Mass with Blessing of St. Francis of Assisi Chapel and dedication of the altar

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Bishop Luers High School

“How lovely in your dwelling place, Lord, mighty God!” We prayed these words of Psalm 84 today, words that express our sentiments as we celebrate the blessing of this beautiful new chapel under the title of Saint Francis of Assisi, the patroness of Bishop Luers High School. This lovely chapel becomes a sacred place today, a place of prayer and worship, where the Lord will be adored and praised by the Bishop Luers community. The Blessed Sacrament will be reserved here in the tabernacle making this chapel truly the dwelling place of the Lord.

The most important part of this ceremony, after the Eucharist itself, will be the dedication of the altar. The altar is a sign of Christ. It is the focal point of every Catholic church and chapel. Why is this? Because it is at the altar that we celebrate the memorial of the Lord, the memorial of Christ’s sacrifice. We carry out at the altar Christ’s command: “Do this in memory of me.” By the power of the Holy Spirit and by the words of Christ spoken by the priest, the gifts of bread and wine on the altar become the Body and Blood of Christ.

We heard in our first reading about Joshua in the Old Testament building an altar to the Lord on Mount Ebal. On the altar, they offered burnt offerings and peace offerings to the Lord. But on this altar, the offering will infinitely surpass those offerings of old. Here, the offering will be Jesus Christ. His sacrifice on the cross will be made present in mystery (sacrament). And we who are the Body of Christ, the Church, will unite ourselves to His offering. Through the Eucharist, we are united with Our Lord’s great sacrifice of love. Referring to His sacrifice on the cross, Jesus said to the crowd in today’s Gospel: “When I am lifted up from the earth, I will draw everyone to myself.” That’s what Jesus did when He was lifted up on the cross. In mystery and truth, the Lord draws us to Himself in every Mass as His sacrifice on the cross is made present.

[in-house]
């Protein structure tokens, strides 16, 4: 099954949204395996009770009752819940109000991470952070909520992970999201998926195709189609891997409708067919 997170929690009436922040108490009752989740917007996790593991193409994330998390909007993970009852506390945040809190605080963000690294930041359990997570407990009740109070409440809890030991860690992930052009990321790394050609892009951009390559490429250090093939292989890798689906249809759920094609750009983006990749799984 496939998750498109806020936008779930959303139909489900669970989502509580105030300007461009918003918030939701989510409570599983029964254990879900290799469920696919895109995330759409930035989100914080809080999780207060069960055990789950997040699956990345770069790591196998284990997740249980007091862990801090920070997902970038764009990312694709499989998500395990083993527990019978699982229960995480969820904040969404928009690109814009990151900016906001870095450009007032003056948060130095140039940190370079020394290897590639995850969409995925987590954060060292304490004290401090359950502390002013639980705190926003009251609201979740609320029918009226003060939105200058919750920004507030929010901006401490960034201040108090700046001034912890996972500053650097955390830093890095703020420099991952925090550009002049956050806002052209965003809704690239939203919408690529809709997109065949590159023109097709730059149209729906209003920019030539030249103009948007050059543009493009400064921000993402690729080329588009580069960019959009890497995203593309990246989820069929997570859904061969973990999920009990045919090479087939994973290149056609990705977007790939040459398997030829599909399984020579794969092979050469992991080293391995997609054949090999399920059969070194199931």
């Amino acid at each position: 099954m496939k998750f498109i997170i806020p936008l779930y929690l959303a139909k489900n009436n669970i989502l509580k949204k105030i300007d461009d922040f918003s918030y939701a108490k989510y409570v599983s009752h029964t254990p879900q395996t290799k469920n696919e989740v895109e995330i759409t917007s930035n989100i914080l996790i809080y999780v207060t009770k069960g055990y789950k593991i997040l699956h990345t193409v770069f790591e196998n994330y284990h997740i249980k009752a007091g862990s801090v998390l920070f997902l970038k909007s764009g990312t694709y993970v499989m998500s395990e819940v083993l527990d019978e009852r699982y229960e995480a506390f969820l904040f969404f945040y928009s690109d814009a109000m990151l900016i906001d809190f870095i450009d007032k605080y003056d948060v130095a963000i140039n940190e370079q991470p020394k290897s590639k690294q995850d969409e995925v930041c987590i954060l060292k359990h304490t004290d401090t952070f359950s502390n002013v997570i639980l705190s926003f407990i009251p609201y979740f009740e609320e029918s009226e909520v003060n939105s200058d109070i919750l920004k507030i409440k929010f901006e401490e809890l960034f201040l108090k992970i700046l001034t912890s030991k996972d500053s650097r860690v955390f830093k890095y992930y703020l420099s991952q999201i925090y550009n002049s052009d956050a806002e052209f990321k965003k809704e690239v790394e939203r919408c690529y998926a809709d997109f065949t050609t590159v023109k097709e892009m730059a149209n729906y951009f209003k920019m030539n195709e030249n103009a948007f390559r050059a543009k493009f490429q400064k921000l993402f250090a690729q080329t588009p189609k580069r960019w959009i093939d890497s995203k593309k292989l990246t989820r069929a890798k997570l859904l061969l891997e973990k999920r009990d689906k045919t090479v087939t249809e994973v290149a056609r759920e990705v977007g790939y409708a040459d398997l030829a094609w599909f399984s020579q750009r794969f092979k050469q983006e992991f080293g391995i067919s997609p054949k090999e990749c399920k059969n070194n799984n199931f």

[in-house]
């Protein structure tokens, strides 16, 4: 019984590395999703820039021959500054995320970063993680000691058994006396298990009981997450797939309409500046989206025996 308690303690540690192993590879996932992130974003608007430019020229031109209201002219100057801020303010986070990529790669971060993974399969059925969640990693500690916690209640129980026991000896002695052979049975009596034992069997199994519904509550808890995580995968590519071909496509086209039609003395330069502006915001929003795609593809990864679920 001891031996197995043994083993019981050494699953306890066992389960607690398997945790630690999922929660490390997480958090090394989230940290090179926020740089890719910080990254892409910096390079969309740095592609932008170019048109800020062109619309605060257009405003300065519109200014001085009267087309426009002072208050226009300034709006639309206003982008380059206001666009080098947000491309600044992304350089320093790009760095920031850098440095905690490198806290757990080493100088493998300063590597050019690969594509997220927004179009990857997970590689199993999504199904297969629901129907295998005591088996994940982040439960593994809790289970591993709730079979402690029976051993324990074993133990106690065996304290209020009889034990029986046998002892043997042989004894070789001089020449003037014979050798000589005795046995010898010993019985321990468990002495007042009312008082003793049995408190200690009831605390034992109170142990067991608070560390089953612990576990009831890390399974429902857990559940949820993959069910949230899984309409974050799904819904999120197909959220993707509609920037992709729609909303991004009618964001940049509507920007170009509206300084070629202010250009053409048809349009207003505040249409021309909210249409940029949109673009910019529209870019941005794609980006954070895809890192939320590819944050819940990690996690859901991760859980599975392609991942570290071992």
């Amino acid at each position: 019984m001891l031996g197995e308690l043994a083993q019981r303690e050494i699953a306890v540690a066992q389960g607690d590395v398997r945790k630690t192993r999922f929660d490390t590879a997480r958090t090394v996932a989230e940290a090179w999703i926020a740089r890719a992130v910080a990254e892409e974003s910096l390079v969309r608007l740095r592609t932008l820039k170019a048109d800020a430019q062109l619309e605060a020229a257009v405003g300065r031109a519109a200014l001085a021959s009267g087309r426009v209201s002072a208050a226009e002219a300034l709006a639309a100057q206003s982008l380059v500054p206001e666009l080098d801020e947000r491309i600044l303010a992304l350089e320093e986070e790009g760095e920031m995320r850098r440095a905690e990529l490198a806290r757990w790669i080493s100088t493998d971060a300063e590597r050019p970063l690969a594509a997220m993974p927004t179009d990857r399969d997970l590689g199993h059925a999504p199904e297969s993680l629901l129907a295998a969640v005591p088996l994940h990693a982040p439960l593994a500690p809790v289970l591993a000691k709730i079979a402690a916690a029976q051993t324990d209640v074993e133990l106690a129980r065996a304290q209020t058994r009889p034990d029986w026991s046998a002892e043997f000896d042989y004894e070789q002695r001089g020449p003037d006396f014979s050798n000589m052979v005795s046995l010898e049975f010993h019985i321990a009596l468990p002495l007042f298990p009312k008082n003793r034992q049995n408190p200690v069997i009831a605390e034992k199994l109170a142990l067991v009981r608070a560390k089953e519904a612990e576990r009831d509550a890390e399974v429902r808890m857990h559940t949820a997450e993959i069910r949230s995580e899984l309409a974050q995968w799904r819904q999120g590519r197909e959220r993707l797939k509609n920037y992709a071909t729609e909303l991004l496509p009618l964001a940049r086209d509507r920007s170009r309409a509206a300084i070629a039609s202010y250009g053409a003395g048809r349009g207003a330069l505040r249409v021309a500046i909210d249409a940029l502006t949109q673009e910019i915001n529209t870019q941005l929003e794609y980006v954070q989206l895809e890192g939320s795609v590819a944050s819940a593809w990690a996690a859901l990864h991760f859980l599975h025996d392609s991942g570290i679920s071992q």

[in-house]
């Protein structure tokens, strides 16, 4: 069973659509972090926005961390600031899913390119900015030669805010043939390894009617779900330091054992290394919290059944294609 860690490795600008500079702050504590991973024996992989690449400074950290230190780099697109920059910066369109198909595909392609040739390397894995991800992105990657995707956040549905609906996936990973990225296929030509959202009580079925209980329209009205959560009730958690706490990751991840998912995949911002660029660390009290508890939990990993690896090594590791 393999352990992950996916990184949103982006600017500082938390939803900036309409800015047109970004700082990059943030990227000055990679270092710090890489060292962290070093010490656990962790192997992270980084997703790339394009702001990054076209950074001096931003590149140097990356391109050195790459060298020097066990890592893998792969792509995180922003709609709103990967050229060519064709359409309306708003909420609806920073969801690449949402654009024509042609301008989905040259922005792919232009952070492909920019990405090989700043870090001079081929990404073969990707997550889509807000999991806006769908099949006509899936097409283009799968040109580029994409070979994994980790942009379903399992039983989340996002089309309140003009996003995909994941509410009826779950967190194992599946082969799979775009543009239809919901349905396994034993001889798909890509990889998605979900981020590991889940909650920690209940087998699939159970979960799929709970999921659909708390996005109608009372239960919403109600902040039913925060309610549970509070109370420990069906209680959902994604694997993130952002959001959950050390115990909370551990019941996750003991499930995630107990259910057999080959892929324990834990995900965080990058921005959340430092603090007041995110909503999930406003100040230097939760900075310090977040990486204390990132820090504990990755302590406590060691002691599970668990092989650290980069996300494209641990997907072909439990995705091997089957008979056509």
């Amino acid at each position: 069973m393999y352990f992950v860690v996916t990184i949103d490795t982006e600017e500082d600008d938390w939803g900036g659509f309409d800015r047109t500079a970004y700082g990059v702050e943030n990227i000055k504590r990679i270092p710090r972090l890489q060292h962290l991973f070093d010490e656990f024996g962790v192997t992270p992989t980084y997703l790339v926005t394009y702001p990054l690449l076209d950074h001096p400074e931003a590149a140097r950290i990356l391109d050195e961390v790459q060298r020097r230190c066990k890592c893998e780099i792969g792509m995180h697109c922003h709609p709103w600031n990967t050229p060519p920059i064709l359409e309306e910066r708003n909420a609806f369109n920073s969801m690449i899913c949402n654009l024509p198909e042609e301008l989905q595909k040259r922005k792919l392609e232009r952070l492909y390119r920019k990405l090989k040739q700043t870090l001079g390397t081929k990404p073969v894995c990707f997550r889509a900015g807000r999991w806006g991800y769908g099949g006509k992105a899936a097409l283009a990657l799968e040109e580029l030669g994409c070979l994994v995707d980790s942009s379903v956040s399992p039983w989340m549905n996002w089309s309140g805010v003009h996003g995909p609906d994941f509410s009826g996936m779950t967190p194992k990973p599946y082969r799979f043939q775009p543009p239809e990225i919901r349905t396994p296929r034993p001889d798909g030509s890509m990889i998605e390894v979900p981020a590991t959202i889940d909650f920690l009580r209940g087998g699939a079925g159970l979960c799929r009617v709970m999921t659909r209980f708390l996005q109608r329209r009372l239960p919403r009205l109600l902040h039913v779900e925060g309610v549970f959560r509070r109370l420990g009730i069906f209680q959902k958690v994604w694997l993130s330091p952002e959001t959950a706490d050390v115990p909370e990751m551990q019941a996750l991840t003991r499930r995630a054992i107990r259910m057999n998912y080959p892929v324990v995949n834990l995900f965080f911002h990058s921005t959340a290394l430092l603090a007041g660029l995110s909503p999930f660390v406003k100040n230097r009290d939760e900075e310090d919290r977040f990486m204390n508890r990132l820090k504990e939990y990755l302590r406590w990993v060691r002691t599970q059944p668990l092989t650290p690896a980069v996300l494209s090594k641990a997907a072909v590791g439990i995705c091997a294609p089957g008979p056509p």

Then in Holy Communion, we are able to receive the fruits of Jesus’ sacrifice – grace and life, union with Jesus and with one another. This is the miracle of the Eucharist. As Saint Paul wrote with amazement: “The cup of blessing that we bless, is it not a participation in the Blood of Christ? The bread that we break, is it not a participation in the Body of Christ? Because the loaf of bread is one, we, though many, are one Body, for we all partake of the one loaf.” This is why we can say that the Eucharist makes the Church and builds the Church. It is the sacrament that makes us one Body in Christ. This community of disciples of Jesus at Bishop Luers High School, like every community of disciples in the Catholic Church, is united with Christ and with one another through the Eucharist, the sacrament that makes us one Body in Christ.

In this ceremony, I will dedicate the altar. Another word for dedication is consecration. We were all dedicated to God, consecrated to Him, in the sacraments of Baptism and Confirmation. In those sacraments, we were anointed with the sacred chrism, the sign of our consecration to God. Priests and bishops were anointed with the holy chrism at their ordinations, again, a sign of dedication and consecration to God. The chrism is used in these sacraments of consecration of persons. But today, this same holy chrism is used for the dedication of a thing, not a person. I will anoint the altar with the oil of chrism. Why? Because this altar will be dedicated to God. I